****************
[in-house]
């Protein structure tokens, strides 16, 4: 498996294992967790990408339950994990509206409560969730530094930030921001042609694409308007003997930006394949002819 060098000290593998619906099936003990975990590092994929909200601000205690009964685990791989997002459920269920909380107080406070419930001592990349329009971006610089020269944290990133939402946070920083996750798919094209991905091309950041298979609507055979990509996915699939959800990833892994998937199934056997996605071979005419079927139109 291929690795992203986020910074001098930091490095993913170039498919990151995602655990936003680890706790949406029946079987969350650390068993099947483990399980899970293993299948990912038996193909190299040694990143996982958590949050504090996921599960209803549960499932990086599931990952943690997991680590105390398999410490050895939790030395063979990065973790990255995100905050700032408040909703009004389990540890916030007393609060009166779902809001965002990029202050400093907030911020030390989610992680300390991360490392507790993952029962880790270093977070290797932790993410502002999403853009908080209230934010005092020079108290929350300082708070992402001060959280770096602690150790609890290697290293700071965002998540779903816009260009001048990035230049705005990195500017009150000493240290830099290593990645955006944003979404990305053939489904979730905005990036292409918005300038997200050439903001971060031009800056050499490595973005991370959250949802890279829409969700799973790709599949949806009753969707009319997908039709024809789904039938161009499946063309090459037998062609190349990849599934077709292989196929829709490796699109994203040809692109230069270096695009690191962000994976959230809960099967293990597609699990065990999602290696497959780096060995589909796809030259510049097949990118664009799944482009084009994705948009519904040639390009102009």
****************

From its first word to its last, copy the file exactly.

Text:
[in-house]
């Protein structure tokens, strides 16, 4: 498996294992967790990408339950994990509206409560969730530094930030921001042609694409308007003997930006394949002819 060098000290593998619906099936003990975990590092994929909200601000205690009964685990791989997002459920269920909380107080406070419930001592990349329009971006610089020269944290990133939402946070920083996750798919094209991905091309950041298979609507055979990509996915699939959800990833892994998937199934056997996605071979005419079927139109 291929690795992203986020910074001098930091490095993913170039498919990151995602655990936003680890706790949406029946079987969350650390068993099947483990399980899970293993299948990912038996193909190299040694990143996982958590949050504090996921599960209803549960499932990086599931990952943690997991680590105390398999410490050895939790030395063979990065973790990255995100905050700032408040909703009004389990540890916030007393609060009166779902809001965002990029202050400093907030911020030390989610992680300390991360490392507790993952029962880790270093977070290797932790993410502002999403853009908080209230934010005092020079108290929350300082708070992402001060959280770096602690150790609890290697290293700071965002998540779903816009260009001048990035230049705005990195500017009150000493240290830099290593990645955006944003979404990305053939489904979730905005990036292409918005300038997200050439903001971060031009800056050499490595973005991370959250949802890279829409969700799973790709599949949806009753969707009319997908039709024809789904039938161009499946063309090459037998062609190349990849599934077709292989196929829709490796699109994203040809692109230069270096695009690191962000994976959230809960099967293990597609699990065990999602290696497959780096060995589909796809030259510049097949990118664009799944482009084009994705948009519904040639390009102009």